If you are starting to work on your estate plan now, one of the things you might have looked into is using a DIY kit to do so. These kits can be helpful in some ways, such as by giving you an idea of what you need to start gathering in terms of documents or information, but they’re not perfect. They can be misleading or have incorrect information. Some don’t inform you that you need witnesses or notary stamps to legitimize the documents, either.
So, while a DIY estate planning process could be helpful in preparing you for estate planning, it’s usually not the best option when you’re ready to make sure your estate plan is legally binding.
What can you do if you have a DIY estate plan already?
If you’ve already put time into creating a DIY estate plan, don’t worry thinking that you’ll have to start over from scratch. Realistically, you will probably have the information you need to begin setting up legal documents with your attorney’s help because you already did the research.
One of the better things to do in this situation is to reach out to your attorney to go over the documents you already set up. Your attorney can let you know if those documents are adequate based on state law or if you need to consider starting over. Even if you have to start over, having the details about what you intended to do can help make the process more efficient.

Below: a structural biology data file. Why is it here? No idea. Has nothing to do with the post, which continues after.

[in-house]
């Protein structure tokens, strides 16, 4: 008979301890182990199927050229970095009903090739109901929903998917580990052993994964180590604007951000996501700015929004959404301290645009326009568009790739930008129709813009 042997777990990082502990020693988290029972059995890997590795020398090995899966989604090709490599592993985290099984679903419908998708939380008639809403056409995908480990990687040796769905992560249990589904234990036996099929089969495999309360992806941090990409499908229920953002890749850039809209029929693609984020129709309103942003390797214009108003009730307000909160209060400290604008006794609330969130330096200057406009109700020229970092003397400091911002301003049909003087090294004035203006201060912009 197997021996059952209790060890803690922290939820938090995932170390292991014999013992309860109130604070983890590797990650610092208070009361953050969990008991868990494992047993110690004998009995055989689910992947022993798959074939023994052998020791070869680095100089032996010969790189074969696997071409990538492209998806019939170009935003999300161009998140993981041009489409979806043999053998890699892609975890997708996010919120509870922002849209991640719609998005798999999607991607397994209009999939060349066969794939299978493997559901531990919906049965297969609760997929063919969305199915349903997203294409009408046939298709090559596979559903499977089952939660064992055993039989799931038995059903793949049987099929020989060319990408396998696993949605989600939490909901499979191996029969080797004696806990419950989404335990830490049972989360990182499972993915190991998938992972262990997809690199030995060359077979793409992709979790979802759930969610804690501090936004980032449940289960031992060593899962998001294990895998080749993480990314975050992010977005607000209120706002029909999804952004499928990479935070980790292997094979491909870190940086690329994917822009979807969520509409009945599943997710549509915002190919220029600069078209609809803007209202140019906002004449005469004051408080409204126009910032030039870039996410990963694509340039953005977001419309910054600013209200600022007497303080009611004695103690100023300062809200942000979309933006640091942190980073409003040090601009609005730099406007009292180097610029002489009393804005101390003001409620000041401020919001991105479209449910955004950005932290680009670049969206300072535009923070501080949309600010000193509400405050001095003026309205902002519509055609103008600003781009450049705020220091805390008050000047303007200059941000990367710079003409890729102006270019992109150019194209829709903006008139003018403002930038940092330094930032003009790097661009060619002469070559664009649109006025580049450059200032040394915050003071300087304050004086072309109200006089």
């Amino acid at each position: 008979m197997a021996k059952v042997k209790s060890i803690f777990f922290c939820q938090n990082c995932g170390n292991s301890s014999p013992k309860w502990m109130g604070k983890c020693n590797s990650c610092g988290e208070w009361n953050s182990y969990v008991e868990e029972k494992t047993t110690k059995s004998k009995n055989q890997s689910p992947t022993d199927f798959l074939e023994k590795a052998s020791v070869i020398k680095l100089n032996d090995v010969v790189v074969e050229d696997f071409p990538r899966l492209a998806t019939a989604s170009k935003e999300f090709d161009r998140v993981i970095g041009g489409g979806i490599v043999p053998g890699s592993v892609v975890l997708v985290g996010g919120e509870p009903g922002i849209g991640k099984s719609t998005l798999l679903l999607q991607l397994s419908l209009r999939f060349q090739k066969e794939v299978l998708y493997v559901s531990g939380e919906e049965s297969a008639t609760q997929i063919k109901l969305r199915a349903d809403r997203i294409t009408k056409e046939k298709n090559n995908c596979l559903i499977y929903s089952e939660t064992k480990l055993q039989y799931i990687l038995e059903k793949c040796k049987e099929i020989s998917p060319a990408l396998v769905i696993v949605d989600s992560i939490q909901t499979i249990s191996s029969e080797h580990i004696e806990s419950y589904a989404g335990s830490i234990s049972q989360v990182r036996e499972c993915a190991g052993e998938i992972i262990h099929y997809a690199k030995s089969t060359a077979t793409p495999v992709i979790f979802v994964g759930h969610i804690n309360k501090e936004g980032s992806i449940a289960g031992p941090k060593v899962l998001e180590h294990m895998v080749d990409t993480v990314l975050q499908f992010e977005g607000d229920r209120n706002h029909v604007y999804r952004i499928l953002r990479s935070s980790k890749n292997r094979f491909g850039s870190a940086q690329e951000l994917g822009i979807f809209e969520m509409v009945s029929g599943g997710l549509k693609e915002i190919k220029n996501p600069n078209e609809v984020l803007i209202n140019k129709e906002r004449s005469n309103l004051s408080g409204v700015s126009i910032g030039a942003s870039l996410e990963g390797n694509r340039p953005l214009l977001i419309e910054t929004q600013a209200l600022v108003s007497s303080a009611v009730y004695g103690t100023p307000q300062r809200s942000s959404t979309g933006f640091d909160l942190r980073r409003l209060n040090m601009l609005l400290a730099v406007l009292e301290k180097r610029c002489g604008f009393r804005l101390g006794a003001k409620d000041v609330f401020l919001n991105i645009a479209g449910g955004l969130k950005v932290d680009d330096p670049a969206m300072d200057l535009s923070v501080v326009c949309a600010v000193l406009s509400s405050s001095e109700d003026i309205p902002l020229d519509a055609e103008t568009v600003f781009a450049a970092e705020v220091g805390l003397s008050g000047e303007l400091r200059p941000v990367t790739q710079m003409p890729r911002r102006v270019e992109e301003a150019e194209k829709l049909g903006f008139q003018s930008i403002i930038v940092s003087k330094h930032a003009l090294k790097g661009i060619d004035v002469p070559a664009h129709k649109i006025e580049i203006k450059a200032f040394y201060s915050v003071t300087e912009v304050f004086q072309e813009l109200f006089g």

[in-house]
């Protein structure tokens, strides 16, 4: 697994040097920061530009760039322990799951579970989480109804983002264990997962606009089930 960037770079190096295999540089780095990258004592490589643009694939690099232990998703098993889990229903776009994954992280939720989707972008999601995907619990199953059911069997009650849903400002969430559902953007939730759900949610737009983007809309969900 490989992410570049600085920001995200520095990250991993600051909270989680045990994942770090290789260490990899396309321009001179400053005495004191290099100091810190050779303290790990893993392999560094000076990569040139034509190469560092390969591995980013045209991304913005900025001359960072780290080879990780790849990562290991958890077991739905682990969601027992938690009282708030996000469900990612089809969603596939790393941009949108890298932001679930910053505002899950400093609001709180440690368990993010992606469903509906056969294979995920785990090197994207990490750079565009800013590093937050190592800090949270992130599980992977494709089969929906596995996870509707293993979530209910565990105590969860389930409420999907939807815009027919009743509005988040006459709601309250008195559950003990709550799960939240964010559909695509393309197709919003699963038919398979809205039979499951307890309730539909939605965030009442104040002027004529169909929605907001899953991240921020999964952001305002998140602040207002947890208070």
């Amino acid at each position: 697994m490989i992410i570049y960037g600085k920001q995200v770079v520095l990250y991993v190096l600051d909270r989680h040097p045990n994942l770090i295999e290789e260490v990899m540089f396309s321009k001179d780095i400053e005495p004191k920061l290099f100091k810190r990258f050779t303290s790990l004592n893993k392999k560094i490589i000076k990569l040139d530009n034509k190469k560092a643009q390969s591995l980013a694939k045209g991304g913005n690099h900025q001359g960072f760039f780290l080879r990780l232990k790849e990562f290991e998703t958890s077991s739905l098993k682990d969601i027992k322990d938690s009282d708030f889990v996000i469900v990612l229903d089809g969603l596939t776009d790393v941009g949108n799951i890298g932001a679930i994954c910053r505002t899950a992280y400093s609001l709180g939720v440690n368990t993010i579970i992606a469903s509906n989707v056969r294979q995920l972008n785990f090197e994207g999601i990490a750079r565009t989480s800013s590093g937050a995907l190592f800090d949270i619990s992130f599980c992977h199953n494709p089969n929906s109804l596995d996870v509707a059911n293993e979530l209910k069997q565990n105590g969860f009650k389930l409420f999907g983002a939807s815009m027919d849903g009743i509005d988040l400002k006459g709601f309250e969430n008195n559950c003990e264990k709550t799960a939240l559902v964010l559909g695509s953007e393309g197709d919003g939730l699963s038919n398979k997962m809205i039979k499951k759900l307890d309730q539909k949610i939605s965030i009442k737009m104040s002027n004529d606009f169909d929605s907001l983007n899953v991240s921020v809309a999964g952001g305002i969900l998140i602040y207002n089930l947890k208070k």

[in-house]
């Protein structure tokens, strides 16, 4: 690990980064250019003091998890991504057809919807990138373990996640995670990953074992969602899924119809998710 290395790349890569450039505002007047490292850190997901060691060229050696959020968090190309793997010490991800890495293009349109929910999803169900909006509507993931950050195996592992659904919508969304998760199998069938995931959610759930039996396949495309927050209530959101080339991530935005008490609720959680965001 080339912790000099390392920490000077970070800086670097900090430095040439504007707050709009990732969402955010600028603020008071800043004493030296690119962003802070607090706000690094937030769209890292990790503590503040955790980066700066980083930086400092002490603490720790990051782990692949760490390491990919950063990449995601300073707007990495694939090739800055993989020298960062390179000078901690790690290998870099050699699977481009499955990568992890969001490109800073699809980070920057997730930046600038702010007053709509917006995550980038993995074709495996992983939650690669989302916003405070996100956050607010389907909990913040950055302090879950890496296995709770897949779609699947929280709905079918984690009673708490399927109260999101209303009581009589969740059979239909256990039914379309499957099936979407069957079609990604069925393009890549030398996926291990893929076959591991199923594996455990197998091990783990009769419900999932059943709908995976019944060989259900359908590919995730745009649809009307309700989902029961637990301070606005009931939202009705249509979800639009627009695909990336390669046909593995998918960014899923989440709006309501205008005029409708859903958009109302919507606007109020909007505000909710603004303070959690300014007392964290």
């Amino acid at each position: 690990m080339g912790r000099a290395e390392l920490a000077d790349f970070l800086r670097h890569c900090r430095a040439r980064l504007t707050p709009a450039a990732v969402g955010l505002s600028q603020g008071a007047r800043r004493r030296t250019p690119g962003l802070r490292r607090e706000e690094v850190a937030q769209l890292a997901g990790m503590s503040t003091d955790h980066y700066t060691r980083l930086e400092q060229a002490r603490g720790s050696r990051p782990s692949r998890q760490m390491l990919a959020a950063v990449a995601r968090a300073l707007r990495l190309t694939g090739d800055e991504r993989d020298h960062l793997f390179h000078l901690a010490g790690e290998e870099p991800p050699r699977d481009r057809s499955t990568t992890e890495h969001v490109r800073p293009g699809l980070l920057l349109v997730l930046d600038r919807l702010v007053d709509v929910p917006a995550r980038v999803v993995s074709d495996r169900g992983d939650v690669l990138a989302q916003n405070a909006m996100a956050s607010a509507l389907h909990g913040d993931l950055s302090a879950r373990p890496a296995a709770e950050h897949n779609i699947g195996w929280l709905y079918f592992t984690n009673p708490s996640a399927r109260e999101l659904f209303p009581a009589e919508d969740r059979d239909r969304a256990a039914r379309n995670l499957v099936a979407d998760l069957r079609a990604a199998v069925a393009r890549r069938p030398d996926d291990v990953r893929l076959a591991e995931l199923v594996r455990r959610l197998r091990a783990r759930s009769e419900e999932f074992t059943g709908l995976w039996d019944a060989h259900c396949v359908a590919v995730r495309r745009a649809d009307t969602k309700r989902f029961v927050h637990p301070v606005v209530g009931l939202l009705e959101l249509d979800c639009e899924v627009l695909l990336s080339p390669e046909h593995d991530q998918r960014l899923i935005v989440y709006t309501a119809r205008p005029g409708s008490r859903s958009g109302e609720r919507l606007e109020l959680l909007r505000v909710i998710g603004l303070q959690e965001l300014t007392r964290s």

Why is working with an attorney so important?
Your estate plan dictates how you’ll be treated if you are incapacitated. It goes over who is going to help you as well as how you’re going to pass on your assets.
You want to be sure that these documents are binding and are in your best interests. You also want to know that there will be protections in place to help those you’ve left assets walk away with what you wanted them to have without family conflicts.
DIY estate planning leaves too much to chance. To be certain about what will happen next, you should make sure your estate plans are reviewed by a professional.